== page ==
In Germany, as elsewhere in the world, pet parakeets occasionally escape (or are “liberated”) from their cages or from importation quarantine pens. These tropical birds should not be able to survive in the harsh winter, and with their foreign upbringing and acid-green plumage should make excellent prey for local predators. However, somehow, they’ve not only survived, but thrived. On the grounds of a riverfront castle we visited southwest of Frankfurt, flocks of them flapped, squawked, and clustered in the sycamore trees like one of Tippi Hedren’s more vibrant PTSD flashbacks. Anyone who thinks something this colorful cannot be menacing has not spent long enough in the company of clowns.
We stood amidst this avian plague in a break from driving the Porsche Cayenne S E-Hybrid and it occurred to us that the new vehicle — the third plug-in hybrid in the manufacturer’s ever expanding range — was very similar to the feral parrots. It behaves in a way that it shouldn’t, but it succeeds. Also, it has acid-green brake calipers.
For those unfamiliar with the mutating nature of the Cayenne lineup, the $76,400 S E-Hybrid slots in, in terms of price, right around that of the $74,100 Cayenne S, meaning that it stickers above the $61,700 Diesel but below the $113,600 Turbo. Interestingly enough, the same pattern follows for performance, with the Diesel at the bottom (0-60 mph in 7.2 seconds), the Turbo at the top (0-60 in 4.2), and the S and SE-Hybrid duking it out between, racing to 60 in a very respectable 5.2 and 5.4 respectively. The Hybrid thus earns the “S” designation in its name.
The way it gets to these specs, while delivering (projected) fuel economy that beats the pants off all of its siblings — think combined EPA ratings about 30-percent better than the Cayenne S and 15-percent better than the diesel — is what makes it such an, ahem, odd bird.
First, instead of using a detuned version of the Porsche four-door family of twin-turbocharged 90-degree V-6 and V-8 engines, it nabs a 3-liter, 333-hp supercharged V-6 from the Audi bin, making it perhaps the first supercharged factory Porsche. It then couples this with a 95-hp electric motor, mounted between the engine and transmission, providing it with a quoted, and marginally math mysterious total of 416 hp. (The motors actually produce their peak power at different points in their range, so this is Porsche’s estimate of their greatest combined output overlap.)
The real weirdness, as in the Panamera Hybrid, comes in how often the electric motor, throughout three of the four selectable drive modes, seems to be powering the vehicle on its own. Though a full charge — accomplished by plugging into the slick elliptical Porsche Design charging station you have installed in your garage, of course —is expected to yield only 21 miles of pure electric driving in E-Power mode, the on-board regenerative systems available in Hybrid mode seem to increase this significantly. Braking delivers energy back to the battery, but so does coasting, wherein the engine decouples itself under low load and acts as a generator. We did a lot of city driving, but even when entering the highways or on two-lane roads during our 100+ mile route, our tach was pegged at zero with extraordinary frequency.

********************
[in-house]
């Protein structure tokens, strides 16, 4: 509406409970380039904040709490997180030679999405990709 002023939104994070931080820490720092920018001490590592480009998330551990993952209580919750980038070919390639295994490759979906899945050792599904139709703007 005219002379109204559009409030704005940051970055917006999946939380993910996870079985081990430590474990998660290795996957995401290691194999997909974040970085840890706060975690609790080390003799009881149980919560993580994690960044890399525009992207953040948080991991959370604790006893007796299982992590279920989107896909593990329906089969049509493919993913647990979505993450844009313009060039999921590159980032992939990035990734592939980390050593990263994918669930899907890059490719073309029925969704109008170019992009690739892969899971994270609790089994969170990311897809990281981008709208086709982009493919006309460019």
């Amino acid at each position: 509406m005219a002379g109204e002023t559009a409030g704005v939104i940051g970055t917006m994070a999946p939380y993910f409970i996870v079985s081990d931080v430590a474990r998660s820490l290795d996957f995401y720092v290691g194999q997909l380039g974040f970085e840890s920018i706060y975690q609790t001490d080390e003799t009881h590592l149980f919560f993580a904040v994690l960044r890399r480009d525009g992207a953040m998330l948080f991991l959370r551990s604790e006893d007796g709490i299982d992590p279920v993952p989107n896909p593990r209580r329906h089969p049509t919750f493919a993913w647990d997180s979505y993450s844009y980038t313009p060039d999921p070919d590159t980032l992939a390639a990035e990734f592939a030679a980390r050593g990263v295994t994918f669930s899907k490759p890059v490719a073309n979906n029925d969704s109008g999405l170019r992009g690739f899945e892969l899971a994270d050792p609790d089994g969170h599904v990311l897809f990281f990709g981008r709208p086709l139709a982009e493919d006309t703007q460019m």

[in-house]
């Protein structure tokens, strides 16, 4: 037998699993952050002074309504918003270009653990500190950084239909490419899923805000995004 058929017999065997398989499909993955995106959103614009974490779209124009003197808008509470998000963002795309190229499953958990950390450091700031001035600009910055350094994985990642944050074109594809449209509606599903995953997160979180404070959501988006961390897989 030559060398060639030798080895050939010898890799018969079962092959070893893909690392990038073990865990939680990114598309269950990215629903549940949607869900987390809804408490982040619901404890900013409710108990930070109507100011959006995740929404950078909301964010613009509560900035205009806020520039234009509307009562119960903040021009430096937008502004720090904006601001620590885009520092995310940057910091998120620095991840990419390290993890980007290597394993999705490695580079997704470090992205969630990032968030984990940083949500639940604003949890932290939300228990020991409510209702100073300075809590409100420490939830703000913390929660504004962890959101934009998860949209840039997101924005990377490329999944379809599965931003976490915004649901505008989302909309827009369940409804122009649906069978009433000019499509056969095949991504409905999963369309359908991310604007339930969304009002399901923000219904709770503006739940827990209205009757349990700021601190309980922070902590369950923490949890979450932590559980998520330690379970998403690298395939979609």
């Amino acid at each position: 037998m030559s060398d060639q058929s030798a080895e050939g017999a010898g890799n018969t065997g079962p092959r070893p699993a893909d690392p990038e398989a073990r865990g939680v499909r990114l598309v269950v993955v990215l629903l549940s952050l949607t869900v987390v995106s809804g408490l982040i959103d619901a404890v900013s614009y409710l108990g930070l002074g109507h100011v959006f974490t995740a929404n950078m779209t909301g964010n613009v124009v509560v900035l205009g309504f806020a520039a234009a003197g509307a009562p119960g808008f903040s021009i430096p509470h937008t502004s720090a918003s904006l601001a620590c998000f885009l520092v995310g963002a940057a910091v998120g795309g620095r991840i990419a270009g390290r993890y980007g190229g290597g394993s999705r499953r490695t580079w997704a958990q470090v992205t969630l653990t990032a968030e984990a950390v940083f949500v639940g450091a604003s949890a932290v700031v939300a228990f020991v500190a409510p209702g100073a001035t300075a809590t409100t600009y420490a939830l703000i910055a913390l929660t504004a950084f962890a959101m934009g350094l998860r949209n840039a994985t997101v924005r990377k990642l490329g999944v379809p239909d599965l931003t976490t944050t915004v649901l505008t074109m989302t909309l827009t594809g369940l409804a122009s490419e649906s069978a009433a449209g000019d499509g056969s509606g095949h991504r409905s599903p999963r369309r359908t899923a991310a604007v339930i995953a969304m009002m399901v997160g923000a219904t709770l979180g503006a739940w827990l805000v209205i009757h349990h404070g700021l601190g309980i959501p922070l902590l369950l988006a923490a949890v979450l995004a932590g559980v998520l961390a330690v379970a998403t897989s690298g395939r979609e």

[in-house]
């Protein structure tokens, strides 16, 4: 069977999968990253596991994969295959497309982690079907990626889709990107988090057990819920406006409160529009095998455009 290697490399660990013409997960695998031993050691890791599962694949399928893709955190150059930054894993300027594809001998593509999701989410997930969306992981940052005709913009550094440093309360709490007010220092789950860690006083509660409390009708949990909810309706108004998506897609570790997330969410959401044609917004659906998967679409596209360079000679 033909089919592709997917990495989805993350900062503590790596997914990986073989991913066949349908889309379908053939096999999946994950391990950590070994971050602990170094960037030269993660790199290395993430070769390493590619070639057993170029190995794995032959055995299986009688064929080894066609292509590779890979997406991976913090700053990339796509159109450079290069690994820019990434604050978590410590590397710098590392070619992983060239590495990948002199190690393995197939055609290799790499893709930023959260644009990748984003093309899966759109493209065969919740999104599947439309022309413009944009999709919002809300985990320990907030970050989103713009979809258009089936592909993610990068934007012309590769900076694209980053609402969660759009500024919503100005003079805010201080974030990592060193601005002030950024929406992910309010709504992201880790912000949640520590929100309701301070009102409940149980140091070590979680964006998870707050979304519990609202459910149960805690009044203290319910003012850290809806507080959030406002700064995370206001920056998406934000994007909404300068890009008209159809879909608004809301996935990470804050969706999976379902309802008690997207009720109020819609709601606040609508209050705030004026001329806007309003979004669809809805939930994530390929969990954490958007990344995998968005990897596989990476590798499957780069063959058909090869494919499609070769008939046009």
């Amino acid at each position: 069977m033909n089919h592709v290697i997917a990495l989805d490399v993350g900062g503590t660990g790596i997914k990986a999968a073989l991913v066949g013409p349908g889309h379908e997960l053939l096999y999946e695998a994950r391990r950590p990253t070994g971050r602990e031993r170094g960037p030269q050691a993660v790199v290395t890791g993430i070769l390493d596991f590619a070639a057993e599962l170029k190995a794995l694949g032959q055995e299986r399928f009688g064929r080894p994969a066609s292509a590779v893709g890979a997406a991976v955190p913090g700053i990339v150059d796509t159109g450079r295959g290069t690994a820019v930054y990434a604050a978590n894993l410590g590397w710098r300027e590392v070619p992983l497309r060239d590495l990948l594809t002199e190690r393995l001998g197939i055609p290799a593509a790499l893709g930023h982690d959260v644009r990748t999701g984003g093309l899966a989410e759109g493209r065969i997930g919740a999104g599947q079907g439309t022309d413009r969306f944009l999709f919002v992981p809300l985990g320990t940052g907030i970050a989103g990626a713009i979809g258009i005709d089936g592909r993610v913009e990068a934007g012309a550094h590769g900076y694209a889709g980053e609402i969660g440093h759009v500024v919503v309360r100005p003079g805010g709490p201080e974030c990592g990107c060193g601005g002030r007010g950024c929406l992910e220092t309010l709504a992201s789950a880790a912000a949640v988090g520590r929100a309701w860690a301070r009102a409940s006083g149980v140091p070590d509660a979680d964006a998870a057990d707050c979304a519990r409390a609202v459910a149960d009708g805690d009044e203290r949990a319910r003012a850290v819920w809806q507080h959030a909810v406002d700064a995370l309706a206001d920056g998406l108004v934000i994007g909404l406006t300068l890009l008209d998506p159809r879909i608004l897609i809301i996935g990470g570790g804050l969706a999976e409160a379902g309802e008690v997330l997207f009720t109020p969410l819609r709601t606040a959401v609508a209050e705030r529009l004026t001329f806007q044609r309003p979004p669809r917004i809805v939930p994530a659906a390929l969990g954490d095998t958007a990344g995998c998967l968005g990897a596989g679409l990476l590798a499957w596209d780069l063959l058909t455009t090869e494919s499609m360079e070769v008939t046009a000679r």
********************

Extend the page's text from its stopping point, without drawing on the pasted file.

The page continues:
You can also place the vehicle in E-Charge mode, where “excess” power from the engine is used to recharge the battery. Punch the Cayenne into this mode for a half-hour or so, and there’s no need to worry about finding a charger. It may merit a 20% fuel economy penalty, as spin from the gas motor generates electricity, but this is a great option in anticipation of making a silent, carbon-free arrival someplace worthwhile -- like a city with heavy emissions entry tax or your kids’ competitive private school, or making a silent carbon-free exit from someplace like your husband’s house or the apartment of the guy with whom you’re having an affair.
If you want to thrash Ford Mustang EcoBoosts at stoplights, try Sport/Sport Plus modes, which sharpen responses from the steering, throttle, and transmission, and deliver full power from both sources. As noted above, these rips just about match those of the regular “S” model, which seems even more improbable when you look at the spec sheet and realize that the Hybrid makes slightly less power, produces only slightly more torque, and carries nearly 600 lbs more weight.
Given these mysterious Darwinian leaps, if you’re in the market for a stylish, sporty, luxurious, leather-lined, mid-sized Porsche SUV we see no disadvantages to ponying up the extra $2,300 that will get you into the hybrid. It’s cooler and rarer and far smarter, and it has colorful pincers. Get one now before it realizes that it’s more intelligent than you, escapes into the wild, and forms a feral flock.